• 14. Emotional Value: Connecting via Archetypes Belonging & Enjoyment Independence & Fulfillment Stability & Control Risk & Mastery Creator Craft something new Caregiver Care for others Ruler Exert Control Jester Have a good time Regular Guy/Gal OK as you are Lover Find and give love Hero Save the day Outlaw Break the rules Magician Affect transformation Sage Understand our world Explorer Maintain independence Innocent Retain or renew faith The Hero and the Outlaw, Margaret Mark & Carol Pearson © 2001 By a factor of three, what you do is not nearly as important as how it makes people feel. - Seth Godin, April 2007
  • 15. Emotional Value: Connecting via Archetypes Belonging & Enjoyment Independence & Fulfillment Stability & Control Risk & Mastery Creator Craft something new Caregiver Care for others Ruler Exert Control Jester Have a good time Regular Guy/Gal OK as you are Lover Find and give love Hero Save the day Outlaw Break the rules Magician Affect transformation Sage Understand our world Explorer Maintain independence Innocent Retain or renew faith The Hero and the Outlaw, Margaret Mark & Carol Pearson © 2001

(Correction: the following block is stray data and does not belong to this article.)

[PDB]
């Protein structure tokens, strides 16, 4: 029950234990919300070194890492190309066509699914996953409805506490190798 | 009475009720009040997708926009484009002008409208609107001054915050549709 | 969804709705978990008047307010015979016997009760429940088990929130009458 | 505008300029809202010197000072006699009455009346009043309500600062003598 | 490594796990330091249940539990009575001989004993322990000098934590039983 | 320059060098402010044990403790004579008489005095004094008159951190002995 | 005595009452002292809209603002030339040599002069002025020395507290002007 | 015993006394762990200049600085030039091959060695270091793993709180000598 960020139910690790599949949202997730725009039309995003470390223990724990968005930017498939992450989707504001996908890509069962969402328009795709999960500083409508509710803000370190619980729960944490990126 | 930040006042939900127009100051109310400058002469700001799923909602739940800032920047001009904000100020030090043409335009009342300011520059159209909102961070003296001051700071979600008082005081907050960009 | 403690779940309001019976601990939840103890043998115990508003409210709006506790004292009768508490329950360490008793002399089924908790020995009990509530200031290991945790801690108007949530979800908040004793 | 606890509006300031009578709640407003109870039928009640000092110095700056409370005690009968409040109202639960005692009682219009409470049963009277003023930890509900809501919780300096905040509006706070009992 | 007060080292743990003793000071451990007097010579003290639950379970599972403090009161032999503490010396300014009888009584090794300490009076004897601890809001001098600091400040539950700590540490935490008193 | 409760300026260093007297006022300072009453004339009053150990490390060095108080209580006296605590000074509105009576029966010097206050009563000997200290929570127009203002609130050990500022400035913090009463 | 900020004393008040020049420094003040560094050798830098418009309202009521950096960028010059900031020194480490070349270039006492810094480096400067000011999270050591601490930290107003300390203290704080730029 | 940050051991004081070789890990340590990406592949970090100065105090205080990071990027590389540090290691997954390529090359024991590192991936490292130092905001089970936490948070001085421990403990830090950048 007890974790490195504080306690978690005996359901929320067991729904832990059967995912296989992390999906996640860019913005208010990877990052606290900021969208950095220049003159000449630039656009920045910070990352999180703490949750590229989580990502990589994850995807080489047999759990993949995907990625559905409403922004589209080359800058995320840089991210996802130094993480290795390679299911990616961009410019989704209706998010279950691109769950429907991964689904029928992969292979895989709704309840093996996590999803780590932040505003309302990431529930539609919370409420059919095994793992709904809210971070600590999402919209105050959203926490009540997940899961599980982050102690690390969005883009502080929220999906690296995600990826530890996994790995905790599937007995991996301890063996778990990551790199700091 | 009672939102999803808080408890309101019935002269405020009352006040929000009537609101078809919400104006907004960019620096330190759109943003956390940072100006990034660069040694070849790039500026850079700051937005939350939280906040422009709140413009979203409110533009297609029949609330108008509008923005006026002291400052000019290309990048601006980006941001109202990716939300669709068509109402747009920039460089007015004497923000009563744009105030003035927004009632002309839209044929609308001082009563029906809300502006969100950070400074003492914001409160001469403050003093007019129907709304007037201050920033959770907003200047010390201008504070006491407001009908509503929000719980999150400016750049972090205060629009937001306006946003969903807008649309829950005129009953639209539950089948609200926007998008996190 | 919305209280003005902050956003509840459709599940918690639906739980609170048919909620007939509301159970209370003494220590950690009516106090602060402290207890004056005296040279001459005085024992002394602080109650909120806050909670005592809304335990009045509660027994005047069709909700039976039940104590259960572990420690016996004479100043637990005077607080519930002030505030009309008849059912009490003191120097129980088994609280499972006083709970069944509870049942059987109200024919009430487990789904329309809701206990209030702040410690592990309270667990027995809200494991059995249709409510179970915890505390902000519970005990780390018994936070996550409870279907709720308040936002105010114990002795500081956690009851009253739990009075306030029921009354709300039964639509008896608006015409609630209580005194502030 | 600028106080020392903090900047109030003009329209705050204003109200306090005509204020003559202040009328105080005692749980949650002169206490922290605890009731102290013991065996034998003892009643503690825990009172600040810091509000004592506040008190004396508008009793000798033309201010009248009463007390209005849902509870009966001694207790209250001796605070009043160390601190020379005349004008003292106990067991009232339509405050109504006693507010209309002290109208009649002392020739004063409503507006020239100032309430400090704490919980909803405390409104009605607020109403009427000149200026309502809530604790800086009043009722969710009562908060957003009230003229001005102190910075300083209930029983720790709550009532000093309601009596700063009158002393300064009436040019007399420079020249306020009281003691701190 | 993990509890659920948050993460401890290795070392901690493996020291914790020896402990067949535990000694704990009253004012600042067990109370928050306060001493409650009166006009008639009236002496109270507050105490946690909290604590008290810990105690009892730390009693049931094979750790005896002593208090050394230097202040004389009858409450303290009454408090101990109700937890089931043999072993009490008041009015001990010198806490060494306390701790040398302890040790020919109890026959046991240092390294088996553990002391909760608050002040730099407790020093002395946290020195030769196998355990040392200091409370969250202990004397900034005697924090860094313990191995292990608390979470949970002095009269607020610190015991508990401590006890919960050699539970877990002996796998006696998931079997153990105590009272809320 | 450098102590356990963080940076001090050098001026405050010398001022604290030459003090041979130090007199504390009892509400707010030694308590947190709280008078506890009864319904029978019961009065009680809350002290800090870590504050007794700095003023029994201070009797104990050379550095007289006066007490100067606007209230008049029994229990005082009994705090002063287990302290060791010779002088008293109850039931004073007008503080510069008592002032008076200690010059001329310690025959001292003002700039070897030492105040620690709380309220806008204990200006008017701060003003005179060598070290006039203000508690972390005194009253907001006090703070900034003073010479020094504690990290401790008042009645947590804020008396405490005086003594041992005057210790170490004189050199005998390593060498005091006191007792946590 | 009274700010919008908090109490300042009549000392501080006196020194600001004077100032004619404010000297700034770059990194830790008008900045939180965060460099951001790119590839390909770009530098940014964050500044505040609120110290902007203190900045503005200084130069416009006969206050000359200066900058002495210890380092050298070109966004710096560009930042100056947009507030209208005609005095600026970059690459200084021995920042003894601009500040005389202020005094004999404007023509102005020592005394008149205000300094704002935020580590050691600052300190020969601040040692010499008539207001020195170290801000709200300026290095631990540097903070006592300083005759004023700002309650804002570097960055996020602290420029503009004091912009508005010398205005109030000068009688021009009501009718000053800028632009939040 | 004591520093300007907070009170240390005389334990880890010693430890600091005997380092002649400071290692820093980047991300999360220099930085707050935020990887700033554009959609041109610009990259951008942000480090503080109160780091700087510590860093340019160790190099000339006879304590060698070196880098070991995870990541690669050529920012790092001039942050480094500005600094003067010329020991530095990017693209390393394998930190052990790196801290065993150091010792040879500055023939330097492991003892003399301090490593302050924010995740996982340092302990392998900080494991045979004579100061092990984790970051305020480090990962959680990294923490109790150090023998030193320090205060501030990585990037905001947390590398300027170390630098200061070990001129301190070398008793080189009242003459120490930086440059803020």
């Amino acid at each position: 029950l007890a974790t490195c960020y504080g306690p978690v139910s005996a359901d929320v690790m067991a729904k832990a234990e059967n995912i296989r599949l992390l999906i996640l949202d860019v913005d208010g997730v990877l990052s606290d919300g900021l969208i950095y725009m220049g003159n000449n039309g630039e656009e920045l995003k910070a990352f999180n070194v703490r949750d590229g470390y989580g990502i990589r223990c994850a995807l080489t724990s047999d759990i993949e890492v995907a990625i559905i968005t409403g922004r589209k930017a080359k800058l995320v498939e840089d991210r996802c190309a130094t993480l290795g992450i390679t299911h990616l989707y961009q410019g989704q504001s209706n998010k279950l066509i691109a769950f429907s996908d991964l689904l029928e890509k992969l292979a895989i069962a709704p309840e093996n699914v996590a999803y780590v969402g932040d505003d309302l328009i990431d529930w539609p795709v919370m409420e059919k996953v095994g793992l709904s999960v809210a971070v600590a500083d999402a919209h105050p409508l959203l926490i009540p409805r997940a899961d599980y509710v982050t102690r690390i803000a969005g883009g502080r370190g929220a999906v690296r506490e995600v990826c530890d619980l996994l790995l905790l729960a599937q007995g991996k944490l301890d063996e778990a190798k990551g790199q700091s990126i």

• 16. Story Development • Origin Stories • Transformation Stories • Shared Experience Stories • “You Won’t Believe This…” Stories • Rebel Stories
  • 17. Origin Stories
  • 18. Transformation Stories
  • 19. Shared Experience
  • 20. “You Won’t Believe This…”
  • 21. Rebel Stories 21
  • 22. Rebel Stories
  • 23. What Makes an Idea Stick? SUCCESs • Simplicity – Finding the core of the idea • Unexpectedness – Combining surprise and interest • Concreteness – Bringing it alive with the five senses (memory Velcro) • Credibility – Tapping the power of authority – or anti-authority – to build belief • Emotional – Priming people to care • Stories – Generating involvement that leads to action Made to Stick, Heath and Heath © 2007 Random House
  • 24. Exercise Create and share a sticky story! • Your childhood • Your kid • Your spouse • Your organization
  • 25. Time to Build Belief… mythologymarketing.com